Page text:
Next share price edges lower after as high street sales slump
The British fashion retailer saw its share price slide slightly on Thursday, after the company revealed that sales at its high street stores declined in its full-year results.
Next delivered profits in line with the annual guidance, but the company’s share price slid by a little over 1% on Thursday morning after revealing that high street sales slumped in its full-year 2018 results.
‘As anticipated, the year to January 2019 was challenging for NEXT as we continue to experience a structural change in our business, with sales continuing to transfer from our stores to online,’ Next chairman Michael Roney said.
Even though the high street looks set to remain challenging our online business continues to increase its contribution to sales and profit of the group,’ he added.
Next results: key figures
Earnings per share (EPS) for the group increased by 4.5% to 435.3p, with Next proposing a final ordinary dividend of 110p, taking the total ordinary dividend for the year to 165p, an increase of 4.4% on last year.
Total group sales hit £4.2bn, with online full price sales increasing by 14.8%, while high street full price sales declined by 7.3%.
Cash flow remained strong, with the fashion retailer returning £541 million to shareholders through a combination of ordinary dividends (£216m) and share buybacks (£325m).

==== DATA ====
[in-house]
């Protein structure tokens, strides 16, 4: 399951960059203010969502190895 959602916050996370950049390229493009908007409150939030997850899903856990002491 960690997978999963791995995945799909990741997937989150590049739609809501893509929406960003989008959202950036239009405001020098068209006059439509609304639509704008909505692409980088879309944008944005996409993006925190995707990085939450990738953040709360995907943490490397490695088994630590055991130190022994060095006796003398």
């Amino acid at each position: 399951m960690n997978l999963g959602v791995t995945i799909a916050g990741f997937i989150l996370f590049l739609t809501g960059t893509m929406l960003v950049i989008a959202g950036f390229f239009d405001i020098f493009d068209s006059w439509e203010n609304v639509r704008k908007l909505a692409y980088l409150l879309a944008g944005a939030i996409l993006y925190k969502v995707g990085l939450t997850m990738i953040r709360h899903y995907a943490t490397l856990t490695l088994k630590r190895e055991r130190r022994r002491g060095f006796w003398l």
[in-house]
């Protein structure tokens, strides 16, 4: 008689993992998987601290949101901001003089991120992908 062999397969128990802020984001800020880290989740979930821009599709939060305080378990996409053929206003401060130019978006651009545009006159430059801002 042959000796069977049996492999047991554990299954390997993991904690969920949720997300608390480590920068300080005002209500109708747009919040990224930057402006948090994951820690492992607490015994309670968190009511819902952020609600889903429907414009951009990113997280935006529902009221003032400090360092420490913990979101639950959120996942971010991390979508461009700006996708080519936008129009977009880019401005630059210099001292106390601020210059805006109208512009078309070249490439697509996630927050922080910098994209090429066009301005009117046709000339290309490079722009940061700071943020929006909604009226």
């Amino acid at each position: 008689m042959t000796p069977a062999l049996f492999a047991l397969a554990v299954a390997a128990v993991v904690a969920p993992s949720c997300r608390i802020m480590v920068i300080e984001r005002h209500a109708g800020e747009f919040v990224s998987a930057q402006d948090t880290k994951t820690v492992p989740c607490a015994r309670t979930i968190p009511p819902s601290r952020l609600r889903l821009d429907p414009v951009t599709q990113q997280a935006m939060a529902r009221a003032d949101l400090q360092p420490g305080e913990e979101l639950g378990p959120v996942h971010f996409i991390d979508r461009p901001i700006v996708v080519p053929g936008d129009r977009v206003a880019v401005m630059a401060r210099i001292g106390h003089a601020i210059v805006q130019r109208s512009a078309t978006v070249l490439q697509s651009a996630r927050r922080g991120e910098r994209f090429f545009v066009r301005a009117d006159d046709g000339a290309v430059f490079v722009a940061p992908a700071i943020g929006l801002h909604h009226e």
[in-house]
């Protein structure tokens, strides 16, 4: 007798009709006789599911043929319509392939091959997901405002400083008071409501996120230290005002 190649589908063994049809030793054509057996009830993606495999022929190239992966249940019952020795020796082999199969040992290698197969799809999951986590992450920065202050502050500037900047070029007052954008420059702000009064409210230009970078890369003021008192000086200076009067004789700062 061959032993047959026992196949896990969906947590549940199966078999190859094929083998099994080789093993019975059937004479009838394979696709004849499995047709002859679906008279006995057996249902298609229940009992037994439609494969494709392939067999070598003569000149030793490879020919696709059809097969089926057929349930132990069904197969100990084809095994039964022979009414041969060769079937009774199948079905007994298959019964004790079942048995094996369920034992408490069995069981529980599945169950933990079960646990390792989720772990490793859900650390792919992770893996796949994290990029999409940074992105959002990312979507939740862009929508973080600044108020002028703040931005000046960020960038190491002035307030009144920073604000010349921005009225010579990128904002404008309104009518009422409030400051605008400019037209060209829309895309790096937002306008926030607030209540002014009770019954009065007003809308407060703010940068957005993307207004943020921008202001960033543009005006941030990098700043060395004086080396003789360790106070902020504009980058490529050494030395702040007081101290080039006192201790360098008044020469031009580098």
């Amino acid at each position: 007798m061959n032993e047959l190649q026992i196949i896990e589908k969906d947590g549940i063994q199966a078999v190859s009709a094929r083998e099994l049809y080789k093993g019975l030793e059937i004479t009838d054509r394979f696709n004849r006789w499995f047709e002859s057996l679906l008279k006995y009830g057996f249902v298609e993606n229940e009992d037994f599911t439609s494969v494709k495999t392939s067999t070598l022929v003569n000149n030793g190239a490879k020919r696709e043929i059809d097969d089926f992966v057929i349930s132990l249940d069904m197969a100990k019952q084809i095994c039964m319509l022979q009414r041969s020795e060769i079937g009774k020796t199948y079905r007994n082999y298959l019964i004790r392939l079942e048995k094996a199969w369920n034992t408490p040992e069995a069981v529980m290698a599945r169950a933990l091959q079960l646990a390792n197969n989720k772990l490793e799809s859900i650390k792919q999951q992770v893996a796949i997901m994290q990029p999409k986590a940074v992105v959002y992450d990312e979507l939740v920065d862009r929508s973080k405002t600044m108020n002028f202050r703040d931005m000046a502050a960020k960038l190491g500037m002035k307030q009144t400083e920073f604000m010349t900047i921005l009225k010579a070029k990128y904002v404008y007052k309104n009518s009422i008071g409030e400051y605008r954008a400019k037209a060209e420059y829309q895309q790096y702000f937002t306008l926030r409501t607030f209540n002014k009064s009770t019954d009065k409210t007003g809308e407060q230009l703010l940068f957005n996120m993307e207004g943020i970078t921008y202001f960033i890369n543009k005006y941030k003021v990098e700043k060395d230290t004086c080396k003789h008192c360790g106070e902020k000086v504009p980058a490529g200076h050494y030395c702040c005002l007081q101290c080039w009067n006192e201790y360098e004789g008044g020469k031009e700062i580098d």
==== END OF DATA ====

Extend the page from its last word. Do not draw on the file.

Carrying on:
During the year, Next purchased 6.3 million shares at an average price of £51.65 and reduced its shares in issue by 4.3%.
Next has continued to invest in the business, spending £129 million on stores, warehousing and systems. Net debt increased to £1.09 billion up slightly from £1 billion driven by the sales growth in nextpay, its online credit business.
Migrating sales online
The shift online is not quite as one-way as it might first appear, the company said, with it costing less to deliver online orders to its stores than to a customer's home. As such, Next offers free delivery for orders collected in store, as opposed to a charge of £3.99 for delivery to home.
For many of its customers the store collection service is not only cheaper, it is also more convenient than staying at home to receive a delivery. As a result, around half of the company’s online orders are delivered to its stores. These orders represent one third of its online turnover.
Shops are even more important in facilitating online returns for Next customers. Over 80% of all its returns come back through its stores. So, for the moment, our retail estate and staff remain central to the service the company offers online.
Hence, despite high street sales slumping, the company must strike a balance in reducing its physical presence on the high street with the preferences of its online customer base.
‘We cannot decide how our customers will shop; our job is to adapt and serve them in whatever way they most want,’ the company said.
To this end Next has changed dramatically over the last fifteen years and will continue to transition its business in line with its customers consumption habits.
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